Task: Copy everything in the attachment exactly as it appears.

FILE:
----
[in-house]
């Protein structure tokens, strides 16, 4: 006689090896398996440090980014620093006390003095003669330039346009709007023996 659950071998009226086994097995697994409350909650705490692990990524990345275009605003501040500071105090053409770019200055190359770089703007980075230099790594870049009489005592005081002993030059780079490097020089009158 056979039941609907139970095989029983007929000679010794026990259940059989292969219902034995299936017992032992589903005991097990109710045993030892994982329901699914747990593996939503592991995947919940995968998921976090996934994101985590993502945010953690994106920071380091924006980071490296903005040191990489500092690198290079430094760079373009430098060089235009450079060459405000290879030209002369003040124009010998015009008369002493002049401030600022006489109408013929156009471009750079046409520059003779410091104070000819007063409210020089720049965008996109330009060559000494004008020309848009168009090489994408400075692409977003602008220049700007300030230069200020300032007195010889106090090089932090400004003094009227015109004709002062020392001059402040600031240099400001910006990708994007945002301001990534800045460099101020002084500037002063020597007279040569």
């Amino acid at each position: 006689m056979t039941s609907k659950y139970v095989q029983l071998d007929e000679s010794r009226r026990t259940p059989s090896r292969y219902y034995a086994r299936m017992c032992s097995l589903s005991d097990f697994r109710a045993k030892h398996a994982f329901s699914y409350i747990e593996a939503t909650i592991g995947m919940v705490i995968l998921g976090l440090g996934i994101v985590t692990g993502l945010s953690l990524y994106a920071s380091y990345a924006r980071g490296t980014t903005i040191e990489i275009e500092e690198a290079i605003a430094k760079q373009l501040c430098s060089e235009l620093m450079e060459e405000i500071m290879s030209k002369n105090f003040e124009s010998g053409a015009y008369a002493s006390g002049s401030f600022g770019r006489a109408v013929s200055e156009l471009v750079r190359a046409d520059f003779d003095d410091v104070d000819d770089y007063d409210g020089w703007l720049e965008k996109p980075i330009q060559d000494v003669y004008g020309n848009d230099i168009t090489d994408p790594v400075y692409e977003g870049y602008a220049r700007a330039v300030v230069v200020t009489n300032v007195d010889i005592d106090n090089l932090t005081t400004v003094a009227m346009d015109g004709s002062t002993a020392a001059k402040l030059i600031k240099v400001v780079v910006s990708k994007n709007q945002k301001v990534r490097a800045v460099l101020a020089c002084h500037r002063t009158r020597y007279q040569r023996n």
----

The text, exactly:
[in-house]
């Protein structure tokens, strides 16, 4: 006689090896398996440090980014620093006390003095003669330039346009709007023996 659950071998009226086994097995697994409350909650705490692990990524990345275009605003501040500071105090053409770019200055190359770089703007980075230099790594870049009489005592005081002993030059780079490097020089009158 056979039941609907139970095989029983007929000679010794026990259940059989292969219902034995299936017992032992589903005991097990109710045993030892994982329901699914747990593996939503592991995947919940995968998921976090996934994101985590993502945010953690994106920071380091924006980071490296903005040191990489500092690198290079430094760079373009430098060089235009450079060459405000290879030209002369003040124009010998015009008369002493002049401030600022006489109408013929156009471009750079046409520059003779410091104070000819007063409210020089720049965008996109330009060559000494004008020309848009168009090489994408400075692409977003602008220049700007300030230069200020300032007195010889106090090089932090400004003094009227015109004709002062020392001059402040600031240099400001910006990708994007945002301001990534800045460099101020002084500037002063020597007279040569």
């Amino acid at each position: 006689m056979t039941s609907k659950y139970v095989q029983l071998d007929e000679s010794r009226r026990t259940p059989s090896r292969y219902y034995a086994r299936m017992c032992s097995l589903s005991d097990f697994r109710a045993k030892h398996a994982f329901s699914y409350i747990e593996a939503t909650i592991g995947m919940v705490i995968l998921g976090l440090g996934i994101v985590t692990g993502l945010s953690l990524y994106a920071s380091y990345a924006r980071g490296t980014t903005i040191e990489i275009e500092e690198a290079i605003a430094k760079q373009l501040c430098s060089e235009l620093m450079e060459e405000i500071m290879s030209k002369n105090f003040e124009s010998g053409a015009y008369a002493s006390g002049s401030f600022g770019r006489a109408v013929s200055e156009l471009v750079r190359a046409d520059f003779d003095d410091v104070d000819d770089y007063d409210g020089w703007l720049e965008k996109p980075i330009q060559d000494v003669y004008g020309n848009d230099i168009t090489d994408p790594v400075y692409e977003g870049y602008a220049r700007a330039v300030v230069v200020t009489n300032v007195d010889i005592d106090n090089l932090t005081t400004v003094a009227m346009d015109g004709s002062t002993a020392a001059k402040l030059i600031k240099v400001v780079v910006s990708k994007n709007q945002k301001v990534r490097a800045v460099l101020a020089c002084h500037r002063t009158r020597y007279q040569r023996n």